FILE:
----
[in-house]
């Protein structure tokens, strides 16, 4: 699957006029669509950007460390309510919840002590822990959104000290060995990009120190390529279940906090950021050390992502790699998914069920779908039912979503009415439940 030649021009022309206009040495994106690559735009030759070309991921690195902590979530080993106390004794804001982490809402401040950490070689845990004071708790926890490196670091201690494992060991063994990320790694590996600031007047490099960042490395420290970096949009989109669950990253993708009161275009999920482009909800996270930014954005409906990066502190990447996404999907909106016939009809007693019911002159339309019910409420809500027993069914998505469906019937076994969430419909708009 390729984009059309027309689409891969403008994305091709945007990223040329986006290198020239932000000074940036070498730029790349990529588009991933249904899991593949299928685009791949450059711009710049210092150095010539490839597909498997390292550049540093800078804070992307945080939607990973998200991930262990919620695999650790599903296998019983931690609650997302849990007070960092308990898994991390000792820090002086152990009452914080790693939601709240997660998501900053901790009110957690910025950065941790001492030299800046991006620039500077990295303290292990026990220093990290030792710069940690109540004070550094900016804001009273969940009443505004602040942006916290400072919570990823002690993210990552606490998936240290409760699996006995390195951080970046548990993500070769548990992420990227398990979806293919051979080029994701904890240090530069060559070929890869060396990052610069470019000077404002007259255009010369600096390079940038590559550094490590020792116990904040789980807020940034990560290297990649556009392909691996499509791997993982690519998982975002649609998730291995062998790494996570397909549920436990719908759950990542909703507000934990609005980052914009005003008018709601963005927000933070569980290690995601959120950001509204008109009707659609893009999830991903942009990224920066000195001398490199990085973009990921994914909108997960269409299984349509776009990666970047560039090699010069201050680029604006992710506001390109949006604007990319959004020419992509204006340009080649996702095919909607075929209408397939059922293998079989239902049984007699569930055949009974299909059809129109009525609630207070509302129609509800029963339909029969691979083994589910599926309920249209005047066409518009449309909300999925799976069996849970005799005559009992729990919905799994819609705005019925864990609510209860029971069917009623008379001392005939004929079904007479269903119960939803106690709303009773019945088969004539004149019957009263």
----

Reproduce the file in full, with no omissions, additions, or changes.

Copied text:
[in-house]
């Protein structure tokens, strides 16, 4: 699957006029669509950007460390309510919840002590822990959104000290060995990009120190390529279940906090950021050390992502790699998914069920779908039912979503009415439940 030649021009022309206009040495994106690559735009030759070309991921690195902590979530080993106390004794804001982490809402401040950490070689845990004071708790926890490196670091201690494992060991063994990320790694590996600031007047490099960042490395420290970096949009989109669950990253993708009161275009999920482009909800996270930014954005409906990066502190990447996404999907909106016939009809007693019911002159339309019910409420809500027993069914998505469906019937076994969430419909708009 390729984009059309027309689409891969403008994305091709945007990223040329986006290198020239932000000074940036070498730029790349990529588009991933249904899991593949299928685009791949450059711009710049210092150095010539490839597909498997390292550049540093800078804070992307945080939607990973998200991930262990919620695999650790599903296998019983931690609650997302849990007070960092308990898994991390000792820090002086152990009452914080790693939601709240997660998501900053901790009110957690910025950065941790001492030299800046991006620039500077990295303290292990026990220093990290030792710069940690109540004070550094900016804001009273969940009443505004602040942006916290400072919570990823002690993210990552606490998936240290409760699996006995390195951080970046548990993500070769548990992420990227398990979806293919051979080029994701904890240090530069060559070929890869060396990052610069470019000077404002007259255009010369600096390079940038590559550094490590020792116990904040789980807020940034990560290297990649556009392909691996499509791997993982690519998982975002649609998730291995062998790494996570397909549920436990719908759950990542909703507000934990609005980052914009005003008018709601963005927000933070569980290690995601959120950001509204008109009707659609893009999830991903942009990224920066000195001398490199990085973009990921994914909108997960269409299984349509776009990666970047560039090699010069201050680029604006992710506001390109949006604007990319959004020419992509204006340009080649996702095919909607075929209408397939059922293998079989239902049984007699569930055949009974299909059809129109009525609630207070509302129609509800029963339909029969691979083994589910599926309920249209005047066409518009449309909300999925799976069996849970005799005559009992729990919905799994819609705005019925864990609510209860029971069917009623008379001392005939004929079904007479269903119960939803106690709303009773019945088969004539004149019957009263």